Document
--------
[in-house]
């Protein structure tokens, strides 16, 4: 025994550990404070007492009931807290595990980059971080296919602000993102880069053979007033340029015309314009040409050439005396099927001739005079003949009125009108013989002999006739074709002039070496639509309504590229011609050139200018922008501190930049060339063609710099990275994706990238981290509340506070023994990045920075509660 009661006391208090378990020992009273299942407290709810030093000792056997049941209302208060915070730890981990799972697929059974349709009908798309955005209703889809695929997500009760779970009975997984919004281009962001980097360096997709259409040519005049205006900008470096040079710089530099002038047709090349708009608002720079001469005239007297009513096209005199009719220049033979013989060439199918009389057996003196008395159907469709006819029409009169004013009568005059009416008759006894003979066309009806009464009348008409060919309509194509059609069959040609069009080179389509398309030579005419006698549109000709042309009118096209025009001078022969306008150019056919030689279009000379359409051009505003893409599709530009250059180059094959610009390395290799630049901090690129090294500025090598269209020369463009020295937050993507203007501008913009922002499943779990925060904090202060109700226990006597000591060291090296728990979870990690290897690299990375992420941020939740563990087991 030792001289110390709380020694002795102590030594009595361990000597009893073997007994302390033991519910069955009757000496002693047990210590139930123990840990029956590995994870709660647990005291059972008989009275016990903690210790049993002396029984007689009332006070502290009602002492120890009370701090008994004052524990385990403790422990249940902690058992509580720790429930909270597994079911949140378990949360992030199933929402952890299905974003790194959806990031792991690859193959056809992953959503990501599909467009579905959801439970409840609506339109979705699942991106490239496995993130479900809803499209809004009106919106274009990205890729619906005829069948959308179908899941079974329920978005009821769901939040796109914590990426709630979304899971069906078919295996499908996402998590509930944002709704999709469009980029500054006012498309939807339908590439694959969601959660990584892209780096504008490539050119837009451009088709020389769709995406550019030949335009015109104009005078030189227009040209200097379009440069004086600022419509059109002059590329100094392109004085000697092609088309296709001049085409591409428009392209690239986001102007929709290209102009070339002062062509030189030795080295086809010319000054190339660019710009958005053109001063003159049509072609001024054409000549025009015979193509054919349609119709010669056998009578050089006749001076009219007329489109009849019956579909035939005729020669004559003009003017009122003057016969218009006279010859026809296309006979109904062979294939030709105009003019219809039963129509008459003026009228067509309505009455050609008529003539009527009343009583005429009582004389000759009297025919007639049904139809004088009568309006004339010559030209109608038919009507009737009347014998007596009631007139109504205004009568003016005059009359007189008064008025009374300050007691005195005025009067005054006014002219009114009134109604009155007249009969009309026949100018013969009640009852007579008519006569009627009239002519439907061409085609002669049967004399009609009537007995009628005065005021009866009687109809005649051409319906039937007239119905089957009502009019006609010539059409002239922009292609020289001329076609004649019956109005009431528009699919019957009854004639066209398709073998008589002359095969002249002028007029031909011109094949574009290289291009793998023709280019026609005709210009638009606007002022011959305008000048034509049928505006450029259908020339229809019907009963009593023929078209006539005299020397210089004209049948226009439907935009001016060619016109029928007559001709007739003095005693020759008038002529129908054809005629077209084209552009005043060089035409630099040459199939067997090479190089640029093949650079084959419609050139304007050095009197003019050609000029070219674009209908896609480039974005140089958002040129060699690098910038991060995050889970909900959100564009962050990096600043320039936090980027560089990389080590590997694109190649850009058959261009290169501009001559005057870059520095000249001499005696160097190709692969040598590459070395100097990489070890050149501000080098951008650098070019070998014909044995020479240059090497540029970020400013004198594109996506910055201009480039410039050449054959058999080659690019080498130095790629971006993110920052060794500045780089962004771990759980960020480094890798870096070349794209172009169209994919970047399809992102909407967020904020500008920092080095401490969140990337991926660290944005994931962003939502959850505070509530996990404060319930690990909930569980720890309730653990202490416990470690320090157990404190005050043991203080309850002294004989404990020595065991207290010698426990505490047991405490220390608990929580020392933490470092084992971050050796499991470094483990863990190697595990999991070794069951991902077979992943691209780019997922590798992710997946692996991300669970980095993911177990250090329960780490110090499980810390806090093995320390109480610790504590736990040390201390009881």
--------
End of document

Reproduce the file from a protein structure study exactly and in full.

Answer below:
[in-house]
């Protein structure tokens, strides 16, 4: 025994550990404070007492009931807290595990980059971080296919602000993102880069053979007033340029015309314009040409050439005396099927001739005079003949009125009108013989002999006739074709002039070496639509309504590229011609050139200018922008501190930049060339063609710099990275994706990238981290509340506070023994990045920075509660 009661006391208090378990020992009273299942407290709810030093000792056997049941209302208060915070730890981990799972697929059974349709009908798309955005209703889809695929997500009760779970009975997984919004281009962001980097360096997709259409040519005049205006900008470096040079710089530099002038047709090349708009608002720079001469005239007297009513096209005199009719220049033979013989060439199918009389057996003196008395159907469709006819029409009169004013009568005059009416008759006894003979066309009806009464009348008409060919309509194509059609069959040609069009080179389509398309030579005419006698549109000709042309009118096209025009001078022969306008150019056919030689279009000379359409051009505003893409599709530009250059180059094959610009390395290799630049901090690129090294500025090598269209020369463009020295937050993507203007501008913009922002499943779990925060904090202060109700226990006597000591060291090296728990979870990690290897690299990375992420941020939740563990087991 030792001289110390709380020694002795102590030594009595361990000597009893073997007994302390033991519910069955009757000496002693047990210590139930123990840990029956590995994870709660647990005291059972008989009275016990903690210790049993002396029984007689009332006070502290009602002492120890009370701090008994004052524990385990403790422990249940902690058992509580720790429930909270597994079911949140378990949360992030199933929402952890299905974003790194959806990031792991690859193959056809992953959503990501599909467009579905959801439970409840609506339109979705699942991106490239496995993130479900809803499209809004009106919106274009990205890729619906005829069948959308179908899941079974329920978005009821769901939040796109914590990426709630979304899971069906078919295996499908996402998590509930944002709704999709469009980029500054006012498309939807339908590439694959969601959660990584892209780096504008490539050119837009451009088709020389769709995406550019030949335009015109104009005078030189227009040209200097379009440069004086600022419509059109002059590329100094392109004085000697092609088309296709001049085409591409428009392209690239986001102007929709290209102009070339002062062509030189030795080295086809010319000054190339660019710009958005053109001063003159049509072609001024054409000549025009015979193509054919349609119709010669056998009578050089006749001076009219007329489109009849019956579909035939005729020669004559003009003017009122003057016969218009006279010859026809296309006979109904062979294939030709105009003019219809039963129509008459003026009228067509309505009455050609008529003539009527009343009583005429009582004389000759009297025919007639049904139809004088009568309006004339010559030209109608038919009507009737009347014998007596009631007139109504205004009568003016005059009359007189008064008025009374300050007691005195005025009067005054006014002219009114009134109604009155007249009969009309026949100018013969009640009852007579008519006569009627009239002519439907061409085609002669049967004399009609009537007995009628005065005021009866009687109809005649051409319906039937007239119905089957009502009019006609010539059409002239922009292609020289001329076609004649019956109005009431528009699919019957009854004639066209398709073998008589002359095969002249002028007029031909011109094949574009290289291009793998023709280019026609005709210009638009606007002022011959305008000048034509049928505006450029259908020339229809019907009963009593023929078209006539005299020397210089004209049948226009439907935009001016060619016109029928007559001709007739003095005693020759008038002529129908054809005629077209084209552009005043060089035409630099040459199939067997090479190089640029093949650079084959419609050139304007050095009197003019050609000029070219674009209908896609480039974005140089958002040129060699690098910038991060995050889970909900959100564009962050990096600043320039936090980027560089990389080590590997694109190649850009058959261009290169501009001559005057870059520095000249001499005696160097190709692969040598590459070395100097990489070890050149501000080098951008650098070019070998014909044995020479240059090497540029970020400013004198594109996506910055201009480039410039050449054959058999080659690019080498130095790629971006993110920052060794500045780089962004771990759980960020480094890798870096070349794209172009169209994919970047399809992102909407967020904020500008920092080095401490969140990337991926660290944005994931962003939502959850505070509530996990404060319930690990909930569980720890309730653990202490416990470690320090157990404190005050043991203080309850002294004989404990020595065991207290010698426990505490047991405490220390608990929580020392933490470092084992971050050796499991470094483990863990190697595990999991070794069951991902077979992943691209780019997922590798992710997946692996991300669970980095993911177990250090329960780490110090499980810390806090093995320390109480610790504590736990040390201390009881």